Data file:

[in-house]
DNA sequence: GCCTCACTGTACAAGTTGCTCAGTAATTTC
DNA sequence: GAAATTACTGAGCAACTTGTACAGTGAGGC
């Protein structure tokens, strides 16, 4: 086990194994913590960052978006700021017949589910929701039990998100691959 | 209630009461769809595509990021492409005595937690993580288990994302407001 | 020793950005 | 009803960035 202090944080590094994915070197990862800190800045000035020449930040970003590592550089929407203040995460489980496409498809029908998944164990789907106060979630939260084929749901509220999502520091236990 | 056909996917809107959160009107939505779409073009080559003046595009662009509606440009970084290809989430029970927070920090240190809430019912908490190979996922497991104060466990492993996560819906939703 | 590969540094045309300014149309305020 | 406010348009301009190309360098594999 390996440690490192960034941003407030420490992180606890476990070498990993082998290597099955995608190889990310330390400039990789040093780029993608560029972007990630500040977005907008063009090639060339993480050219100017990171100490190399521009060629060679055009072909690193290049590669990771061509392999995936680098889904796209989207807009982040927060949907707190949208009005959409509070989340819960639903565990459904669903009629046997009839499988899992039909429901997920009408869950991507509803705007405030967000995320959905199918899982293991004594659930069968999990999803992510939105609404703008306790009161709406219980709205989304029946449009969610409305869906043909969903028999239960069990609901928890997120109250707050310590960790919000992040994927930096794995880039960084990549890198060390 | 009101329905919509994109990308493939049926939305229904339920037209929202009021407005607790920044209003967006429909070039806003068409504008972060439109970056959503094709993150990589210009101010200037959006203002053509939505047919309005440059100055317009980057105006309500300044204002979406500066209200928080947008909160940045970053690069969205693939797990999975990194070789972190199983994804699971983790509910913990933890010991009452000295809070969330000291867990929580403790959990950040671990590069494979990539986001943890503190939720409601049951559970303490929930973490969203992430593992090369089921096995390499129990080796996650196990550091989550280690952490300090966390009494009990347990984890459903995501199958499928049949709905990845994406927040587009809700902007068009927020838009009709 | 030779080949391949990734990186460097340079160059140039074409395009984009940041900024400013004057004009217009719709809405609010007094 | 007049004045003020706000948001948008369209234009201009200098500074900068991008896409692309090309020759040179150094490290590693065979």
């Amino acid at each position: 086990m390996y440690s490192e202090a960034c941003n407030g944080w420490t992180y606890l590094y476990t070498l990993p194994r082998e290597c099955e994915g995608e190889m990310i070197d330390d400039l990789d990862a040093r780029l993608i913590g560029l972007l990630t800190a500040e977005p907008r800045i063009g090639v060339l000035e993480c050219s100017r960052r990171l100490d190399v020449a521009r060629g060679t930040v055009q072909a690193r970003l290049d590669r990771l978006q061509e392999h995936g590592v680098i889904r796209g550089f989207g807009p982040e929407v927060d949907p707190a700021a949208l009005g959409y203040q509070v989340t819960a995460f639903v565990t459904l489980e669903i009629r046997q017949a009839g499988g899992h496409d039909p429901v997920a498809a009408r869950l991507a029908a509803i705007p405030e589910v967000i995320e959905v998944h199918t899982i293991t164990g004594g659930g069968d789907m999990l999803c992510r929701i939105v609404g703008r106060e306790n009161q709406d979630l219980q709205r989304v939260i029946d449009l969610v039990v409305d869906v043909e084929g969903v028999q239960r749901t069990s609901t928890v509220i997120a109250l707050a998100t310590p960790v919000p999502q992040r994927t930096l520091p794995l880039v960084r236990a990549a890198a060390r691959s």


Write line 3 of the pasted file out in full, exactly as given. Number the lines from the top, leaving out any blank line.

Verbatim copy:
DNA sequence: GAAATTACTGAGCAACTTGTACAGTGAGGC